OAKLAND, Calif. (AP) — Derick Almena, the master tenant of a San Francisco Bay Area warehouse that caught fire during a music event, killing 36 people, was sentenced Monday to 12 years in prison, although he is unlikely to spend more time in jail.
Already on house arrest after being released from jail last year because of coronavirus concerns, Almena was ordered to serve the rest of his term under electronic monitoring, followed by three years of probation.
“I know that no family member will find this in any way acceptable, and I accept that responsibility,” Alameda County Superior Court Judge Trina Thompson said at the conclusion of an emotionally charged case that was first derailed by a hung jury, then the pandemic.
Acknowledging their pain, she added: “I wish I could in the stroke of a pen take away your deep loss and your sadness.”
Many of the relatives had urged Thompson to reject a plea deal Almena had struck with prosecutors to avoid a second trial, calling it too lenient.
Almena, 50, pleaded guilty in January to 36 counts of involuntary manslaughter in exchange for a 12-year sentence.
Because he received credit for time already spent behind bars while awaiting trial and for good behavior, he will spend the next one and a half years at home with an ankle monitor.
“This lenient, slap-on-the-wrist sentence is vastly inappropriate for the crimes Derick Almena committed,” the family of fire victim Sarah Hoda said in a statement read to the court via teleconference. “Upholding the DA’s irresponsible plea recommendation would shortchange 36 victims and their families.”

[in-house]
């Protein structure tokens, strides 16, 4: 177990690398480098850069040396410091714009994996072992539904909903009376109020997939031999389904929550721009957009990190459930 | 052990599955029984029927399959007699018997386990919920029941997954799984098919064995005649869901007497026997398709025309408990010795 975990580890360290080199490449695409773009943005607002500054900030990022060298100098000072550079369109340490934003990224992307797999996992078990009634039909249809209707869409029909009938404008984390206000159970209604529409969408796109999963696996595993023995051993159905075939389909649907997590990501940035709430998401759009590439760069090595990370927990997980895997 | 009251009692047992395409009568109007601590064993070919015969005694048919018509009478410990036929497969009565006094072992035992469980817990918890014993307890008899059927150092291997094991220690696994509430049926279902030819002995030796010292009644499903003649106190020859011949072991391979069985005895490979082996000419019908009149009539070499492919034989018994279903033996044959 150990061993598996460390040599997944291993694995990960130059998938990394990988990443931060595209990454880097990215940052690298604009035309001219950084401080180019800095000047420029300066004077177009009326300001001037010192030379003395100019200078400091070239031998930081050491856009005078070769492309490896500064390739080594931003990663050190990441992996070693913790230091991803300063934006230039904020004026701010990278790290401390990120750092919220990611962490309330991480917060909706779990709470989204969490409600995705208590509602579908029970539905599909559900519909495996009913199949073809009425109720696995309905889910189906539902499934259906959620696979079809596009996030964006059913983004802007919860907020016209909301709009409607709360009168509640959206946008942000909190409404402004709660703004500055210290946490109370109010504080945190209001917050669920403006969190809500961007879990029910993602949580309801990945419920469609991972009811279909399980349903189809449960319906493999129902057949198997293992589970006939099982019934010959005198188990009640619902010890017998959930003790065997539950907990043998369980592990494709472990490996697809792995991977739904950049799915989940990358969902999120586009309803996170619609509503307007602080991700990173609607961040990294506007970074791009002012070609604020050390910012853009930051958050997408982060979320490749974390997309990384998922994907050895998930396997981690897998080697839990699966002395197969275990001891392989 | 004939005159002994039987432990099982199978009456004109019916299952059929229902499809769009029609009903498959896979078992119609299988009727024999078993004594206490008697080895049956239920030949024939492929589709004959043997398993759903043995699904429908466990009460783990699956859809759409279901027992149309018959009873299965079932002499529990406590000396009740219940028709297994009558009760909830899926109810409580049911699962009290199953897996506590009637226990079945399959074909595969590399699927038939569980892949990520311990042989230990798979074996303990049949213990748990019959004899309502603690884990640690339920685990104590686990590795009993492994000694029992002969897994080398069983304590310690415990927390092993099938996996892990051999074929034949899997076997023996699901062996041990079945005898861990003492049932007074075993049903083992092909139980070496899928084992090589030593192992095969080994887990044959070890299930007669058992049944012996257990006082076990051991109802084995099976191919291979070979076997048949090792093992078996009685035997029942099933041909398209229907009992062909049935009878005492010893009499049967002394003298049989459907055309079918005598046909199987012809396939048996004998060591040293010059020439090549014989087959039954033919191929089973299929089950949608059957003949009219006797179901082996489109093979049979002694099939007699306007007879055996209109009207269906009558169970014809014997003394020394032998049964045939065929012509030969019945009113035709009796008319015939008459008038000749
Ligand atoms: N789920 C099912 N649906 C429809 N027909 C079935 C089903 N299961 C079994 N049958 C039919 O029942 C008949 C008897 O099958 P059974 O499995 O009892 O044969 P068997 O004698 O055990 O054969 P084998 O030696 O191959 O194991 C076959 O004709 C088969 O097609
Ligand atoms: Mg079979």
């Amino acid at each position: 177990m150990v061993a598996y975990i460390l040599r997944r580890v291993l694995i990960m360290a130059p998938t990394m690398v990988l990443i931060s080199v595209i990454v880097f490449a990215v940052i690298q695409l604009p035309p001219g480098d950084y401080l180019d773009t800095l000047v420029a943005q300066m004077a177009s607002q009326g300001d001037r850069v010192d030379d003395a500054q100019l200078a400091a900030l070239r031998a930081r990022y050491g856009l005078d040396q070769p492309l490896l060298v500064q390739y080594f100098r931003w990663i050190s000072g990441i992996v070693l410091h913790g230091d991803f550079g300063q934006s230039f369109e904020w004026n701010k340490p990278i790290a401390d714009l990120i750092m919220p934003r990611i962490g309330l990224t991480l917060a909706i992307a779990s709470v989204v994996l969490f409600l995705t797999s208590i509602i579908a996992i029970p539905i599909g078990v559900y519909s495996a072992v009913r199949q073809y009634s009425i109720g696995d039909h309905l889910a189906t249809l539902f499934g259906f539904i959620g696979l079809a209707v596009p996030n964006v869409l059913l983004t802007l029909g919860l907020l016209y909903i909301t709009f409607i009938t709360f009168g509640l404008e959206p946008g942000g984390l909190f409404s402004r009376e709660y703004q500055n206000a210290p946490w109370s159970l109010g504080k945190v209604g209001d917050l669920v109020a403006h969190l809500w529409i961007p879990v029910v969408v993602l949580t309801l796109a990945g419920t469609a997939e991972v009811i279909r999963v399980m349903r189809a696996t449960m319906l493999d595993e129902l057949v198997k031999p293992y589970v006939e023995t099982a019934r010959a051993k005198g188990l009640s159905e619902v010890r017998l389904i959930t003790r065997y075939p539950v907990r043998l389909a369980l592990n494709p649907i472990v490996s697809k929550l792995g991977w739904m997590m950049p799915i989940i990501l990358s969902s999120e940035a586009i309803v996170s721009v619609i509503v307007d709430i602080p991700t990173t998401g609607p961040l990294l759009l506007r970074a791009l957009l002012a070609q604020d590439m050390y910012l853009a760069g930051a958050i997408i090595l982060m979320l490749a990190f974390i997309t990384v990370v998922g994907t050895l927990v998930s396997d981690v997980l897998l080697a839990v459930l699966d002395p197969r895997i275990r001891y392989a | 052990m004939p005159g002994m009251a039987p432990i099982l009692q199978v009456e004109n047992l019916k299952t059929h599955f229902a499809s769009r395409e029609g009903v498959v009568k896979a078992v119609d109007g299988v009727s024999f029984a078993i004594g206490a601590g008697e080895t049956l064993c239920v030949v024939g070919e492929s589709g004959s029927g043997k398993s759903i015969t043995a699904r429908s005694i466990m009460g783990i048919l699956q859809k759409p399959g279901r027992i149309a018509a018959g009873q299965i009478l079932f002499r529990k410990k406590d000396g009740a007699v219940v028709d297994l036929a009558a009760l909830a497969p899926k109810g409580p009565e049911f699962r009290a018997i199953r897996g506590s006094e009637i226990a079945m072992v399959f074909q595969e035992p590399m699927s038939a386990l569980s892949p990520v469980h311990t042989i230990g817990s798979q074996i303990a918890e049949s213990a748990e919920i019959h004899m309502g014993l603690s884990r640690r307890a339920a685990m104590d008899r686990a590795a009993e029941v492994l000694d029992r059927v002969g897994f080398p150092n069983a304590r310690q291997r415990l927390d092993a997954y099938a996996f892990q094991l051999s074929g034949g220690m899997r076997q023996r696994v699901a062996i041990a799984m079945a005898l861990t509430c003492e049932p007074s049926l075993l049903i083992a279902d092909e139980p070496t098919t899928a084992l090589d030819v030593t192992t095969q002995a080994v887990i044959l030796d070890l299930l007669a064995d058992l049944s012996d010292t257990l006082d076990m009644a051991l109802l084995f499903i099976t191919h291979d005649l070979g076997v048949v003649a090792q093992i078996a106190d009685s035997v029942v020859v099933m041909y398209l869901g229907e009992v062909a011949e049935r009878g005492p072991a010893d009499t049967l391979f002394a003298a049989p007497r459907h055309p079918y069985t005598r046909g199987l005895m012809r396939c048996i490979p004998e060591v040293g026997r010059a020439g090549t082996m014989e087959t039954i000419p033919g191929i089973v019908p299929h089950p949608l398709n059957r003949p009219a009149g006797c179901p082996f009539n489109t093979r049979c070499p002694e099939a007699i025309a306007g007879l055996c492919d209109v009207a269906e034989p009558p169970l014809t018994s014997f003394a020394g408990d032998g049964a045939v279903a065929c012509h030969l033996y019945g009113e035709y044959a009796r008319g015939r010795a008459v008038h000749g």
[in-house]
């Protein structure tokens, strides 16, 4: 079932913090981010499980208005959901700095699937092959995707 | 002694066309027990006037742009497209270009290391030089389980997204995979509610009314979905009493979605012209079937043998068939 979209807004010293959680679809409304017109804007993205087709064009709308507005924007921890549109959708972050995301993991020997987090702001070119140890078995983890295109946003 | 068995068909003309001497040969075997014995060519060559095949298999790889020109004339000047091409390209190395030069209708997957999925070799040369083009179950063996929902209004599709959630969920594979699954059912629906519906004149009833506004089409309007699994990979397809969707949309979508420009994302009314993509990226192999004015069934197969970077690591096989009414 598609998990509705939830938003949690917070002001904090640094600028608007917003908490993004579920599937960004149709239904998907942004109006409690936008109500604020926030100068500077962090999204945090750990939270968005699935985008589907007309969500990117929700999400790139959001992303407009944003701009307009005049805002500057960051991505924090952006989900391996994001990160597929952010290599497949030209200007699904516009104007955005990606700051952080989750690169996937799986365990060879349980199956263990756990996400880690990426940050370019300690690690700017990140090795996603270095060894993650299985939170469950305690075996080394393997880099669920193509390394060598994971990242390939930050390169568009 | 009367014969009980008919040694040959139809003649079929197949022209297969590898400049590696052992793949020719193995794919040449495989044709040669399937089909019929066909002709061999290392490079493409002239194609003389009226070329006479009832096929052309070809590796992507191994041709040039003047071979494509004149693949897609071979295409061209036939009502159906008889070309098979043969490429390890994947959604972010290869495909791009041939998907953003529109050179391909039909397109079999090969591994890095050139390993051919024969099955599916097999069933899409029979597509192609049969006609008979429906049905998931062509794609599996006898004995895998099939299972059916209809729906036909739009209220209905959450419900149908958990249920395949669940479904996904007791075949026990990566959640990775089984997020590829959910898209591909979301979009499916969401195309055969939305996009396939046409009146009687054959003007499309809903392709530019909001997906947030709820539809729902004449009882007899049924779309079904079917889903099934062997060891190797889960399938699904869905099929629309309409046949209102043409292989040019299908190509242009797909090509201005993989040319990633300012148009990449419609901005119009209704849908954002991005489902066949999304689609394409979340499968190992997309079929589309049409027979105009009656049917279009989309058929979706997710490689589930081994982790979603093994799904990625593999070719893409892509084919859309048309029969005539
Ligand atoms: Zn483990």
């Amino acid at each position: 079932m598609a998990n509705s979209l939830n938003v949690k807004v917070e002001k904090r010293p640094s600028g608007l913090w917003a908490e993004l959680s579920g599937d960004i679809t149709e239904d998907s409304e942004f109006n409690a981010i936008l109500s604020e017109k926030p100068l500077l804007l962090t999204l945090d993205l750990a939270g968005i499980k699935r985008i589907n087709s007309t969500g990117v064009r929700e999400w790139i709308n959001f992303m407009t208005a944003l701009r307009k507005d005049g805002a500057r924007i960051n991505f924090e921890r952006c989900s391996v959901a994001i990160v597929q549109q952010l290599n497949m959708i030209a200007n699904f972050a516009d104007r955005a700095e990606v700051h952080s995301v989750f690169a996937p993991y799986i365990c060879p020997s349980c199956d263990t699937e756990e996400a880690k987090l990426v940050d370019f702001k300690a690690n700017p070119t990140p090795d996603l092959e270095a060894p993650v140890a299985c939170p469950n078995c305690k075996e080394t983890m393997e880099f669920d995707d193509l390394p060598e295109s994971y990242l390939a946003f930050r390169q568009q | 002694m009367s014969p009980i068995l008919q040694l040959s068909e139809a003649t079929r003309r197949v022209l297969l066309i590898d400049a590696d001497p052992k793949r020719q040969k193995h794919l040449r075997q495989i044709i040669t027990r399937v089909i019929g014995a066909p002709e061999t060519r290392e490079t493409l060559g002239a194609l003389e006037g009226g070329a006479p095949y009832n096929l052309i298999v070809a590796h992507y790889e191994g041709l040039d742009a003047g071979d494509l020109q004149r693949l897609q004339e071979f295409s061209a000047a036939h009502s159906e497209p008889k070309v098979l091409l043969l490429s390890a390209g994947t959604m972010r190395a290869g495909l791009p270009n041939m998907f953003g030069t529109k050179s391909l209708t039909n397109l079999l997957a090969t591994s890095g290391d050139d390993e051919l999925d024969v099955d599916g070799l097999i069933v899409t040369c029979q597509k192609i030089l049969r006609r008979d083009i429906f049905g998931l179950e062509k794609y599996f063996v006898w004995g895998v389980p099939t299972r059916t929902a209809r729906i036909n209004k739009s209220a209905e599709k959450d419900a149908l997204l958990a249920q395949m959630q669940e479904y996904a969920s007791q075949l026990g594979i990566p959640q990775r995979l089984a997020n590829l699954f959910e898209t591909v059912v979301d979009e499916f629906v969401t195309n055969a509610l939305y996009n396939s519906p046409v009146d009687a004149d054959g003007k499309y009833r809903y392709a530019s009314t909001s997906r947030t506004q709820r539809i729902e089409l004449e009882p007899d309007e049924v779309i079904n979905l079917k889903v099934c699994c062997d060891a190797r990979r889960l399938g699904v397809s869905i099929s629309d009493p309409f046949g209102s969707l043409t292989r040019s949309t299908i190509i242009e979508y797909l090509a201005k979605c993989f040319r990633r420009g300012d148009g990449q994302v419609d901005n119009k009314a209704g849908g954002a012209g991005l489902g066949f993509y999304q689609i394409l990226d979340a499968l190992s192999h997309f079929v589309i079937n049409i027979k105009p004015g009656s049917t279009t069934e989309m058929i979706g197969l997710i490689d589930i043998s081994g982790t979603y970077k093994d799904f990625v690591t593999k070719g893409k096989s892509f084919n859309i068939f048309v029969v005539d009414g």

Emilie Grandchamps, the mother of victim Alex Ghassan, said Almena along with the warehouse’s owners and city agencies that are supposed to enforce regulations should be held accountable.
“I often ask, why was my son given a death sentence for being in the wrong place and at the wrong time and those responsible for his and 35 others’ death are given a second chance at life? I want my son’s death not to go in vain,” she said.
Thompson and prosecutors said they took into consideration the challenges of trying the case again, given the challenges of selecting jurors and calling witnesses who could face traveling during a pandemic, and because Almena admitted his guilt.
Almena apologized to the victims and said he was “sick with shame.”
“My shame cannot stand as any defense against what I am responsible for. It is my fault, my terrible accumulation of error, that shaped and built a place so dangerous,” he said in a statement read to the court through his attorney, Tony Serra.
Prosecutors said Almena was criminally negligent when he illegally converted the industrial warehouse in Oakland’s Fruitvale neighborhood into a residence and event space for artists, dubbed the “Ghost Ship,” filling the building with flammable materials and extension cords. It had no smoke detectors or sprinklers.
The Dec. 2, 2016, inferno broke out at the warehouse during an electronic music event, trapping victims on the illegally constructed second floor. Prosecutors said the victims got no warning and had little chance to escape down a narrow, ramshackle staircase.
Family and friends of the victims packed Thompson’s courtroom for months in 2019, becoming familiar faces to the judge, only to see a jury split on whether to convict Almena, who leased the building. At the same trial, the jury also found co-defendant Max Harris, who was the Ghost Ship’s “creative director” and rent collector, not guilty.
Last year, the Oakland City Council agreed to pay just over $33 million to settle civil lawsuits filed on behalf of the victims. The settlement included $23.5 million to families of 32 victims and $9.2 million to a survivor who suffers from “severe, lifelong injuries.”
Almena was also ordered to pay about $181,000 in restitution for funeral expenses and counseling. A restitution hearing will be held April 30.